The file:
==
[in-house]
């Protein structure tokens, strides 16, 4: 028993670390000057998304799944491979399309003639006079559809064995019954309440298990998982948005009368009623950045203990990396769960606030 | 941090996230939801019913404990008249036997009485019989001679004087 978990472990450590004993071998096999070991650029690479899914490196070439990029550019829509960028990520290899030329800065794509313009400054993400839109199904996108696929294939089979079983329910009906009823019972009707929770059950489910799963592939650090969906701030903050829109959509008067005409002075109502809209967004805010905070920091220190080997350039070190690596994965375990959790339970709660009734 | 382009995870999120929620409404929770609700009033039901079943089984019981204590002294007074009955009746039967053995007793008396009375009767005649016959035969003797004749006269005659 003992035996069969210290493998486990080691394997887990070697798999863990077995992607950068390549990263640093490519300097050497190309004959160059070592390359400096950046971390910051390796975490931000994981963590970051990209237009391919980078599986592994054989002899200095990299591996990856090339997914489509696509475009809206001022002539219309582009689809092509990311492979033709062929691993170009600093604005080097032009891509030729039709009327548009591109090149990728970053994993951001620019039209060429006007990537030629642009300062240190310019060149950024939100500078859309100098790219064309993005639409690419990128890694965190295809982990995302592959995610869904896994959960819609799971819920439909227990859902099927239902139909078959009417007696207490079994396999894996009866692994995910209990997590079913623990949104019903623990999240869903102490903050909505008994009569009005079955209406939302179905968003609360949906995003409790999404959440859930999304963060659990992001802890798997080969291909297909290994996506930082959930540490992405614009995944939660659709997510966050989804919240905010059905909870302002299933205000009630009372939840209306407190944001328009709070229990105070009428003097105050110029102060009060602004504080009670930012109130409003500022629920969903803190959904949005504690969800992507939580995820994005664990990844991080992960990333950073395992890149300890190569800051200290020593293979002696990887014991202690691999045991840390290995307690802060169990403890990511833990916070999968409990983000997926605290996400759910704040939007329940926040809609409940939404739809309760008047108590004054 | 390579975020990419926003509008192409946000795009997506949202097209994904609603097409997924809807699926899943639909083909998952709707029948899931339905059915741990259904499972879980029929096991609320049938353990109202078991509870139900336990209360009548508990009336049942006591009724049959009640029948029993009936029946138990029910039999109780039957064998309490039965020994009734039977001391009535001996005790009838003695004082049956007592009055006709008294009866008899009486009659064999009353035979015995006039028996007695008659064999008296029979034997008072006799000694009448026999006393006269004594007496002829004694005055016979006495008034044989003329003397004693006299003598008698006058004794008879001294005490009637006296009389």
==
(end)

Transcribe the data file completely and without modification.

[in-house]
């Protein structure tokens, strides 16, 4: 028993670390000057998304799944491979399309003639006079559809064995019954309440298990998982948005009368009623950045203990990396769960606030 | 941090996230939801019913404990008249036997009485019989001679004087 978990472990450590004993071998096999070991650029690479899914490196070439990029550019829509960028990520290899030329800065794509313009400054993400839109199904996108696929294939089979079983329910009906009823019972009707929770059950489910799963592939650090969906701030903050829109959509008067005409002075109502809209967004805010905070920091220190080997350039070190690596994965375990959790339970709660009734 | 382009995870999120929620409404929770609700009033039901079943089984019981204590002294007074009955009746039967053995007793008396009375009767005649016959035969003797004749006269005659 003992035996069969210290493998486990080691394997887990070697798999863990077995992607950068390549990263640093490519300097050497190309004959160059070592390359400096950046971390910051390796975490931000994981963590970051990209237009391919980078599986592994054989002899200095990299591996990856090339997914489509696509475009809206001022002539219309582009689809092509990311492979033709062929691993170009600093604005080097032009891509030729039709009327548009591109090149990728970053994993951001620019039209060429006007990537030629642009300062240190310019060149950024939100500078859309100098790219064309993005639409690419990128890694965190295809982990995302592959995610869904896994959960819609799971819920439909227990859902099927239902139909078959009417007696207490079994396999894996009866692994995910209990997590079913623990949104019903623990999240869903102490903050909505008994009569009005079955209406939302179905968003609360949906995003409790999404959440859930999304963060659990992001802890798997080969291909297909290994996506930082959930540490992405614009995944939660659709997510966050989804919240905010059905909870302002299933205000009630009372939840209306407190944001328009709070229990105070009428003097105050110029102060009060602004504080009670930012109130409003500022629920969903803190959904949005504690969800992507939580995820994005664990990844991080992960990333950073395992890149300890190569800051200290020593293979002696990887014991202690691999045991840390290995307690802060169990403890990511833990916070999968409990983000997926605290996400759910704040939007329940926040809609409940939404739809309760008047108590004054 | 390579975020990419926003509008192409946000795009997506949202097209994904609603097409997924809807699926899943639909083909998952709707029948899931339905059915741990259904499972879980029929096991609320049938353990109202078991509870139900336990209360009548508990009336049942006591009724049959009640029948029993009936029946138990029910039999109780039957064998309490039965020994009734039977001391009535001996005790009838003695004082049956007592009055006709008294009866008899009486009659064999009353035979015995006039028996007695008659064999008296029979034997008072006799000694009448026999006393006269004594007496002829004694005055016979006495008034044989003329003397004693006299003598008698006058004794008879001294005490009637006296009389």